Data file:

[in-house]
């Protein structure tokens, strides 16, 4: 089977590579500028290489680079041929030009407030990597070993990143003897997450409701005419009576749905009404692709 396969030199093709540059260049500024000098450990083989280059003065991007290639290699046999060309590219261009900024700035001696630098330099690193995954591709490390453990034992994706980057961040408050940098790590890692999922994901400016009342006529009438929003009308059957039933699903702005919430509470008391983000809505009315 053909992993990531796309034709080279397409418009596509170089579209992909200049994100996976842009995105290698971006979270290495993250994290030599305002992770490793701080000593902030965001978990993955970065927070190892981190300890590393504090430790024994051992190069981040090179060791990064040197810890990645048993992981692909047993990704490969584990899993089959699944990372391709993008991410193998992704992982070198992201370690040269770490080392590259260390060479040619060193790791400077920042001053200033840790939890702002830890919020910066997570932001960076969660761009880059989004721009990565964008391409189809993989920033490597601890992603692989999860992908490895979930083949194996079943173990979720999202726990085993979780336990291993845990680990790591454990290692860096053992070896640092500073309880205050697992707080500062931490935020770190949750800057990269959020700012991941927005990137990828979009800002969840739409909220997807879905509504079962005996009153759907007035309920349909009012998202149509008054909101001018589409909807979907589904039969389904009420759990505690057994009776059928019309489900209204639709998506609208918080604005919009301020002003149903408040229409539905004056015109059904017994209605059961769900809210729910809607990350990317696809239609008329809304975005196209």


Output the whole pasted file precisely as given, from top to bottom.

[in-house]
């Protein structure tokens, strides 16, 4: 089977590579500028290489680079041929030009407030990597070993990143003897997450409701005419009576749905009404692709 396969030199093709540059260049500024000098450990083989280059003065991007290639290699046999060309590219261009900024700035001696630098330099690193995954591709490390453990034992994706980057961040408050940098790590890692999922994901400016009342006529009438929003009308059957039933699903702005919430509470008391983000809505009315 053909992993990531796309034709080279397409418009596509170089579209992909200049994100996976842009995105290698971006979270290495993250994290030599305002992770490793701080000593902030965001978990993955970065927070190892981190300890590393504090430790024994051992190069981040090179060791990064040197810890990645048993992981692909047993990704490969584990899993089959699944990372391709993008991410193998992704992982070198992201370690040269770490080392590259260390060479040619060193790791400077920042001053200033840790939890702002830890919020910066997570932001960076969660761009880059989004721009990565964008391409189809993989920033490597601890992603692989999860992908490895979930083949194996079943173990979720999202726990085993979780336990291993845990680990790591454990290692860096053992070896640092500073309880205050697992707080500062931490935020770190949750800057990269959020700012991941927005990137990828979009800002969840739409909220997807879905509504079962005996009153759907007035309920349909009012998202149509008054909101001018589409909807979907589904039969389904009420759990505690057994009776059928019309489900209204639709998506609208918080604005919009301020002003149903408040229409539905004056015109059904017994209605059961769900809210729910809607990350990317696809239609008329809304975005196209």